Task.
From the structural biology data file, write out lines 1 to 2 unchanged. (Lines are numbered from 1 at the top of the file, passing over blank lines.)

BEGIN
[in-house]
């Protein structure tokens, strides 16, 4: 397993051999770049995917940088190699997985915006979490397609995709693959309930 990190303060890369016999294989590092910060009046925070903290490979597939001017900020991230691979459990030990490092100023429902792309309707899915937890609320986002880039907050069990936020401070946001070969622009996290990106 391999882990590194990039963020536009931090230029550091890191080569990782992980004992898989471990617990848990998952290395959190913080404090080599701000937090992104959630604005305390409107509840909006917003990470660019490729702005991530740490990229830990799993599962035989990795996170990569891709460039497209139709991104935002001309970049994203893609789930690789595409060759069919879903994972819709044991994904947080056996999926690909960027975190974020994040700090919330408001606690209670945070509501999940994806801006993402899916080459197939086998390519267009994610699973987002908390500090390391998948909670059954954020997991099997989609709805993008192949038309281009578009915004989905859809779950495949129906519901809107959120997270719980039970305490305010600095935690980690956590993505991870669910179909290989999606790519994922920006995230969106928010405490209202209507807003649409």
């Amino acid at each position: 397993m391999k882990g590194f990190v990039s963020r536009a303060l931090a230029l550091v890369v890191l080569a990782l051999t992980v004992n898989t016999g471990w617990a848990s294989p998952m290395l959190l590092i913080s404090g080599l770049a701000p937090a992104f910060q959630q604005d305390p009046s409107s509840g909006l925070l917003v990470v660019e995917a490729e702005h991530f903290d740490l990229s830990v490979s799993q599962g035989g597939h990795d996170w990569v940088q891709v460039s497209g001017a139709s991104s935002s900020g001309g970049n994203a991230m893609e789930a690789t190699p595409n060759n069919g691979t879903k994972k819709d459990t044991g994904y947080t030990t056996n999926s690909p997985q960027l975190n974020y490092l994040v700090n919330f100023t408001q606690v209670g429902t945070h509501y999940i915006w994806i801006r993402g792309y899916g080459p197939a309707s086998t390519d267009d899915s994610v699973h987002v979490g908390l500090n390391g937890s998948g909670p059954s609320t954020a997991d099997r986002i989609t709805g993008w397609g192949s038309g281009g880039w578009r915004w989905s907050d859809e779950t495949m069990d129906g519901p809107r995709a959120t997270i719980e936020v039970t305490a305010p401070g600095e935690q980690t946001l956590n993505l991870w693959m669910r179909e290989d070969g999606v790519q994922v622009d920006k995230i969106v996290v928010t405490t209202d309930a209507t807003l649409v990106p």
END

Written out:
[in-house]
């Protein structure tokens, strides 16, 4: 397993051999770049995917940088190699997985915006979490397609995709693959309930 990190303060890369016999294989590092910060009046925070903290490979597939001017900020991230691979459990030990490092100023429902792309309707899915937890609320986002880039907050069990936020401070946001070969622009996290990106 391999882990590194990039963020536009931090230029550091890191080569990782992980004992898989471990617990848990998952290395959190913080404090080599701000937090992104959630604005305390409107509840909006917003990470660019490729702005991530740490990229830990799993599962035989990795996170990569891709460039497209139709991104935002001309970049994203893609789930690789595409060759069919879903994972819709044991994904947080056996999926690909960027975190974020994040700090919330408001606690209670945070509501999940994806801006993402899916080459197939086998390519267009994610699973987002908390500090390391998948909670059954954020997991099997989609709805993008192949038309281009578009915004989905859809779950495949129906519901809107959120997270719980039970305490305010600095935690980690956590993505991870669910179909290989999606790519994922920006995230969106928010405490209202209507807003649409």